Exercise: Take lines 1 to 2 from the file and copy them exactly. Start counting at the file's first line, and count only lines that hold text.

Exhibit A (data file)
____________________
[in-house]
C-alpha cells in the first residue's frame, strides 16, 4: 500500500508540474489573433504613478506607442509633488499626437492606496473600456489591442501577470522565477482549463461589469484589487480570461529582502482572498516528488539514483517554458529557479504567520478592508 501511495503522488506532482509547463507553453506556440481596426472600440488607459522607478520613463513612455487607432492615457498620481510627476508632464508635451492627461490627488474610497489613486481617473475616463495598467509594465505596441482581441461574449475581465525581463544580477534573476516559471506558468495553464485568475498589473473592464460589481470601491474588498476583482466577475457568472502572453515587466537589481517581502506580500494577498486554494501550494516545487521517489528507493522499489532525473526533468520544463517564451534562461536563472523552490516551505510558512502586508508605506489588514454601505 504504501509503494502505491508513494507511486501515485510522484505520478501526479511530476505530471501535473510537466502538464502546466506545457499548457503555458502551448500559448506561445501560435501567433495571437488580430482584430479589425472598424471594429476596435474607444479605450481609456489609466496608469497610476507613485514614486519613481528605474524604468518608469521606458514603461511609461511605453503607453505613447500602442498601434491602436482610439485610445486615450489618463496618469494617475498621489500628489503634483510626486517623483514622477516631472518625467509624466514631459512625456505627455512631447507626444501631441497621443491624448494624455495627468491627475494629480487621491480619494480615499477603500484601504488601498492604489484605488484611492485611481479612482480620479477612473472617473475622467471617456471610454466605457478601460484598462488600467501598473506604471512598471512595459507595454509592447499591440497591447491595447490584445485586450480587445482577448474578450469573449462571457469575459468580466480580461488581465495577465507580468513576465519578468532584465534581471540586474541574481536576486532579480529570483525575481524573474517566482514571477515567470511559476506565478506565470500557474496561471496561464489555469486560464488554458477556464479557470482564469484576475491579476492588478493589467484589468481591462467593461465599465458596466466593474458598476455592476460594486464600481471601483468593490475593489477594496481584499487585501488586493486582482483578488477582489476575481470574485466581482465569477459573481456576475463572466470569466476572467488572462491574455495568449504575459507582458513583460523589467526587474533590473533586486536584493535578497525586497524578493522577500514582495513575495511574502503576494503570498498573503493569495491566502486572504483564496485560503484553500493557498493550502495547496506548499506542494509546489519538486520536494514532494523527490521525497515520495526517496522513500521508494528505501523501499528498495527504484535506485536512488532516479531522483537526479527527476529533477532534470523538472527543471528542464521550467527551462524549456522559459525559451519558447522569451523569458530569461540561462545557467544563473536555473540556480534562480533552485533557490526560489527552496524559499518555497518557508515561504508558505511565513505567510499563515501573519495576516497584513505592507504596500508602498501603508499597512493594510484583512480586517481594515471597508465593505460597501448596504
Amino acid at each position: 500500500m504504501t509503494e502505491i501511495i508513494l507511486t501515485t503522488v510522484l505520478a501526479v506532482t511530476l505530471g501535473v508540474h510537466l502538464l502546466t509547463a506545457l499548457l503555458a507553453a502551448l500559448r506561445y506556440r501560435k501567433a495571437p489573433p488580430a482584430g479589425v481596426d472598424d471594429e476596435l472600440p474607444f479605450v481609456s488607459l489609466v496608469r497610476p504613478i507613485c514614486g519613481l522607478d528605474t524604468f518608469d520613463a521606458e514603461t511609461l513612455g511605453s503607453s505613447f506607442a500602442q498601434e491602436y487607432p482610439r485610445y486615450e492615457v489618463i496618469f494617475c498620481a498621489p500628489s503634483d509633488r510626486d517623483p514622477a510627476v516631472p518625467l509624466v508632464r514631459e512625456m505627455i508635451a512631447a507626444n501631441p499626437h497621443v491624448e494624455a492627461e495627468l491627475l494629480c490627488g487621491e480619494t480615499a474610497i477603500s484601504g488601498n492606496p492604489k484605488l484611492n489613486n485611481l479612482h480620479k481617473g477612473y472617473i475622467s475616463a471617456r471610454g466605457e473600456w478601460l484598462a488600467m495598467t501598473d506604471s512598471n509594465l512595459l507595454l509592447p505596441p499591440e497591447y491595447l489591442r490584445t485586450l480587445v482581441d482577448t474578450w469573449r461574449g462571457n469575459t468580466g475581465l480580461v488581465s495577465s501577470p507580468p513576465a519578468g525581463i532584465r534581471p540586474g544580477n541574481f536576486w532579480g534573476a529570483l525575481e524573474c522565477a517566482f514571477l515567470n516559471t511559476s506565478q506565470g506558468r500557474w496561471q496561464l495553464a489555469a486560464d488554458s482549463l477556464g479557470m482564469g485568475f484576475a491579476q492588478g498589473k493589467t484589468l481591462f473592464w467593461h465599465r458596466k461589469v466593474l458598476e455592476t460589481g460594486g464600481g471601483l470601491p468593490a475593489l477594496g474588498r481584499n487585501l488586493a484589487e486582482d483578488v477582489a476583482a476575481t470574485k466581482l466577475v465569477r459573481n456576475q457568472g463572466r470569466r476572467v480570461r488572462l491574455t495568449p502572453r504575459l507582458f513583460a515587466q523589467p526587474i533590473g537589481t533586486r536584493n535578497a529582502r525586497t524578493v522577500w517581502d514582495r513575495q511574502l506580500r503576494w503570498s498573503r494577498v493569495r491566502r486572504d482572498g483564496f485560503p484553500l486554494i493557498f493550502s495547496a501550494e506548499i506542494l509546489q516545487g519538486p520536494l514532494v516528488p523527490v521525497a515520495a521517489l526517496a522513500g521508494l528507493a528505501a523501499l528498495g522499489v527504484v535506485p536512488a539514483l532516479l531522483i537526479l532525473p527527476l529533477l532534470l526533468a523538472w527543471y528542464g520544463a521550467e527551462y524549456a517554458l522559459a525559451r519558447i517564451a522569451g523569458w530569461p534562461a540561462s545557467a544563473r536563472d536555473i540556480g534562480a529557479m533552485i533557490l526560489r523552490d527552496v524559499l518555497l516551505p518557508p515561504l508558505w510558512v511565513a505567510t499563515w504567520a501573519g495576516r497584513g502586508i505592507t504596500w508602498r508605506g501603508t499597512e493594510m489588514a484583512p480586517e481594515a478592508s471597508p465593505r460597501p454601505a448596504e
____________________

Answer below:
[in-house]
C-alpha cells in the first residue's frame, strides 16, 4: 500500500508540474489573433504613478506607442509633488499626437492606496473600456489591442501577470522565477482549463461589469484589487480570461529582502482572498516528488539514483517554458529557479504567520478592508 501511495503522488506532482509547463507553453506556440481596426472600440488607459522607478520613463513612455487607432492615457498620481510627476508632464508635451492627461490627488474610497489613486481617473475616463495598467509594465505596441482581441461574449475581465525581463544580477534573476516559471506558468495553464485568475498589473473592464460589481470601491474588498476583482466577475457568472502572453515587466537589481517581502506580500494577498486554494501550494516545487521517489528507493522499489532525473526533468520544463517564451534562461536563472523552490516551505510558512502586508508605506489588514454601505 504504501509503494502505491508513494507511486501515485510522484505520478501526479511530476505530471501535473510537466502538464502546466506545457499548457503555458502551448500559448506561445501560435501567433495571437488580430482584430479589425472598424471594429476596435474607444479605450481609456489609466496608469497610476507613485514614486519613481528605474524604468518608469521606458514603461511609461511605453503607453505613447500602442498601434491602436482610439485610445486615450489618463496618469494617475498621489500628489503634483510626486517623483514622477516631472518625467509624466514631459512625456505627455512631447507626444501631441497621443491624448494624455495627468491627475494629480487621491480619494480615499477603500484601504488601498492604489484605488484611492485611481479612482480620479477612473472617473475622467471617456471610454466605457478601460484598462488600467501598473506604471512598471512595459507595454509592447499591440497591447491595447490584445485586450480587445482577448474578450469573449462571457469575459468580466480580461488581465495577465507580468513576465519578468532584465534581471540586474541574481536576486532579480529570483525575481524573474517566482514571477515567470511559476506565478506565470500557474496561471496561464489555469486560464488554458477556464479557470482564469484576475491579476492588478493589467484589468481591462467593461465599465458596466466593474458598476455592476460594486464600481471601483468593490475593489477594496481584499487585501488586493486582482483578488477582489476575481470574485466581482465569477459573481456576475463572466470569466476572467488572462491574455495568449504575459507582458513583460523589467526587474533590473533586486536584493535578497525586497524578493522577500514582495513575495511574502503576494503570498498573503493569495491566502486572504483564496485560503484553500493557498493550502495547496506548499506542494509546489519538486520536494514532494523527490521525497515520495526517496522513500521508494528505501523501499528498495527504484535506485536512488532516479531522483537526479527527476529533477532534470523538472527543471528542464521550467527551462524549456522559459525559451519558447522569451523569458530569461540561462545557467544563473536555473540556480534562480533552485533557490526560489527552496524559499518555497518557508515561504508558505511565513505567510499563515501573519495576516497584513505592507504596500508602498501603508499597512493594510484583512480586517481594515471597508465593505460597501448596504